Oil, Government Take & Spending: Navigating Guyana’s Development Challenges # 28

Introduction: Pillars

Today’s discussion concludes my evaluation of the tenth and final topic on the list of “top-10 development challenges”, which Guyana will face, as it starts to receive its petroleum revenues next year. As promised last week, I shall start with an introduction of the “four pillars” on which the Fiscal Transparency Code rests.

Pillar 1 refers to fiscal reporting. It requires “the availability of relevant, comprehensive, timely and reliable information on the government’s fiscal operations and performance”. There are 12 principles under Pillar I. These are grouped into four dimensions of fiscal reporting namely, coverage, frequency and timeliness, quality, and integrity. Pillar II refers to fiscal forecasting and budgeting. It requires a clear statement on government’s budgetary objectives, policy intentions, and projections for the evolution of its public finances. Similarly, there are 12 principles under this pillar, grouped into four dimensions of fiscal forecasts and budgets namely: comprehensiveness, orderliness, policy orientation and credibility.

Pillar III refers to fiscal risk analysis and management. It requires the coordinated management of disclosure, analysis and management of risks for public finances. This pillar is also based on 12 principles, but it is grouped into three dimensions of fiscal risk, namely, management, analysis, and disclosure of risk. Pillar IV refers to natural resource revenue management. It requires the provision of a transparent framework for the ownership, contracting, and taxation of natural resources. It too has 12 principles and is grouped under four dimensions namely, legal and fiscal regime; allocation of resource rights and revenues; company reporting, and resource revenue management. Schedule 1, summarizes this information for convenience.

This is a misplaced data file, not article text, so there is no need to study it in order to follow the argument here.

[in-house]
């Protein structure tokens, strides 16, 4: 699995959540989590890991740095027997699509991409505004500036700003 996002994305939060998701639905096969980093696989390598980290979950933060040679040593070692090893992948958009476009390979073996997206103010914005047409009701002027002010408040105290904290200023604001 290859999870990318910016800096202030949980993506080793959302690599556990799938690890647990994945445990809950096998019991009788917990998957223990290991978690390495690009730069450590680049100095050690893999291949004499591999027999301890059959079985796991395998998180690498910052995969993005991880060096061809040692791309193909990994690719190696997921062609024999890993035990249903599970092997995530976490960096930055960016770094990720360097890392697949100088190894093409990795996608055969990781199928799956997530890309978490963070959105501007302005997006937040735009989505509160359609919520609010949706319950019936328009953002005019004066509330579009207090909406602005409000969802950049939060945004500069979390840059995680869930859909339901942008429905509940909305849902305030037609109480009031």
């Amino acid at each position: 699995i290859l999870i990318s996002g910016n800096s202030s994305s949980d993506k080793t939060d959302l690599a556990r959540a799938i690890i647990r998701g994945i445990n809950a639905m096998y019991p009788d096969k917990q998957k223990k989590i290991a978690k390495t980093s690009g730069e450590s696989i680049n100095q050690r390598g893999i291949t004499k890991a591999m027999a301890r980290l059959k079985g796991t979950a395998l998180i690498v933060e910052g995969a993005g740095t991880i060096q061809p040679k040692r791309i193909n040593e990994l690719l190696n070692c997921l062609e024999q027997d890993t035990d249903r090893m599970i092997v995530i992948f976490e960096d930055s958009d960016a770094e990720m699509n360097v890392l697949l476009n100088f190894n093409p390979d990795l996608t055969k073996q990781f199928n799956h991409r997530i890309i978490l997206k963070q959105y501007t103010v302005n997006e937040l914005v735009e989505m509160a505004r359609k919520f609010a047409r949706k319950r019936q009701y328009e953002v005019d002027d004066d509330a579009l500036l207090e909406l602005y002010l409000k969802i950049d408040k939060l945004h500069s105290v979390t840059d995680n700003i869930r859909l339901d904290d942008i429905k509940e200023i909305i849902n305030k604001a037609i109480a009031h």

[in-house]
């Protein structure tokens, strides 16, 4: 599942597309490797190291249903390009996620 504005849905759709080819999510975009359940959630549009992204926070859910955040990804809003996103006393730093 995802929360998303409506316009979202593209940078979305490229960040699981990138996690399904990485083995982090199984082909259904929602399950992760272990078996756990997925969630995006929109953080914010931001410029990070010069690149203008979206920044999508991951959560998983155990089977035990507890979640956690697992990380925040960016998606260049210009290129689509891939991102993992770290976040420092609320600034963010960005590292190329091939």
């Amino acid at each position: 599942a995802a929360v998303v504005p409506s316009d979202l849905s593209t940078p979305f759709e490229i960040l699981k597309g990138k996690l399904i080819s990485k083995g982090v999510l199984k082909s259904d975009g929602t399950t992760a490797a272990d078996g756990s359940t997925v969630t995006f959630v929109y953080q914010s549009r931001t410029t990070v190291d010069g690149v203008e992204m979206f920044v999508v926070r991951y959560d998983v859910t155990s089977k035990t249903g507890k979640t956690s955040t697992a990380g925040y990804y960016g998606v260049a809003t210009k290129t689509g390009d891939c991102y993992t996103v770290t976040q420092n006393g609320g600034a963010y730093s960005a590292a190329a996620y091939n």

Levels and Capacities

The earlier IMF Reports on the Observance of Standards and Codes, ROSCs, had emphasized the legal, institutional, and procedural arrangements for fiscal disclosure. The 2014 Code now places greater emphasis on the quality of the published fiscal information, as a more objective indicator. The 2014 Code focuses on outputs more than processes. Thus it inevitably lays great emphasis on “the quality of published information as an objective basis” for determining the level of fiscal transparency that a country attains. In so doing, it has to take into account the fact that countries operate at different levels of “institutional and other capacity”.

As a result the Code formally differentiates between practices for each of the principles indicated in the previous Section. These are: basic, good, and advanced. “Basic practice” is therefore the minimum standard IMF member countries should achieve. “Good practice” is the intermediate standard member countries should achieve. Such countries will have better than basic institutional and other capacity. “Advanced practice” is the highest standard IMF member countries will attain. As the highest international standard, they are therefore in line with current state-of-the-art policies and practices. Prior to this approach the 2007 Code had utilized a single standard for each of the practices cited in the previous Section.